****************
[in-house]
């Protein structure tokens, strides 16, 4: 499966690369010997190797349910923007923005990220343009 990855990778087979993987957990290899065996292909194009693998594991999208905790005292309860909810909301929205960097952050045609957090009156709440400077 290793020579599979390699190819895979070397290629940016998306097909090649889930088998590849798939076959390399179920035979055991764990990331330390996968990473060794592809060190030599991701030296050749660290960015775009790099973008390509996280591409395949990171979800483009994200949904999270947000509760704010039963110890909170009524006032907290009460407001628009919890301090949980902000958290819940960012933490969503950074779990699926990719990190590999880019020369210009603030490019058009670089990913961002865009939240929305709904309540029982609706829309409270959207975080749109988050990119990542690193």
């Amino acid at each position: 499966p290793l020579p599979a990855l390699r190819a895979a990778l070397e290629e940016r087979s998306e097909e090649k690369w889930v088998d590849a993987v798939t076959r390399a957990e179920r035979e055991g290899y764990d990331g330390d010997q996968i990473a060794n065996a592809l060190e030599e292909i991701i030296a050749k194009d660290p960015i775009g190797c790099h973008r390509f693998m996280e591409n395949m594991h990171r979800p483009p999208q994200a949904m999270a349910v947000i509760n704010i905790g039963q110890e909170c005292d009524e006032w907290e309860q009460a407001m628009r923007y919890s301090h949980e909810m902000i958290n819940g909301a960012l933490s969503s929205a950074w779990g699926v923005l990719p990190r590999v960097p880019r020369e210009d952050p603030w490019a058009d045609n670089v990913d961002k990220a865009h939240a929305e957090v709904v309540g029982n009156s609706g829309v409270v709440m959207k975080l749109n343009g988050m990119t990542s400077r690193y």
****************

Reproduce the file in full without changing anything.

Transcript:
[in-house]
């Protein structure tokens, strides 16, 4: 499966690369010997190797349910923007923005990220343009 990855990778087979993987957990290899065996292909194009693998594991999208905790005292309860909810909301929205960097952050045609957090009156709440400077 290793020579599979390699190819895979070397290629940016998306097909090649889930088998590849798939076959390399179920035979055991764990990331330390996968990473060794592809060190030599991701030296050749660290960015775009790099973008390509996280591409395949990171979800483009994200949904999270947000509760704010039963110890909170009524006032907290009460407001628009919890301090949980902000958290819940960012933490969503950074779990699926990719990190590999880019020369210009603030490019058009670089990913961002865009939240929305709904309540029982609706829309409270959207975080749109988050990119990542690193």
């Amino acid at each position: 499966p290793l020579p599979a990855l390699r190819a895979a990778l070397e290629e940016r087979s998306e097909e090649k690369w889930v088998d590849a993987v798939t076959r390399a957990e179920r035979e055991g290899y764990d990331g330390d010997q996968i990473a060794n065996a592809l060190e030599e292909i991701i030296a050749k194009d660290p960015i775009g190797c790099h973008r390509f693998m996280e591409n395949m594991h990171r979800p483009p999208q994200a949904m999270a349910v947000i509760n704010i905790g039963q110890e909170c005292d009524e006032w907290e309860q009460a407001m628009r923007y919890s301090h949980e909810m902000i958290n819940g909301a960012l933490s969503s929205a950074w779990g699926v923005l990719p990190r590999v960097p880019r020369e210009d952050p603030w490019a058009d045609n670089v990913d961002k990220a865009h939240a929305e957090v709904v309540g029982n009156s609706g829309v409270v709440m959207k975080l749109n343009g988050m990119t990542s400077r690193y």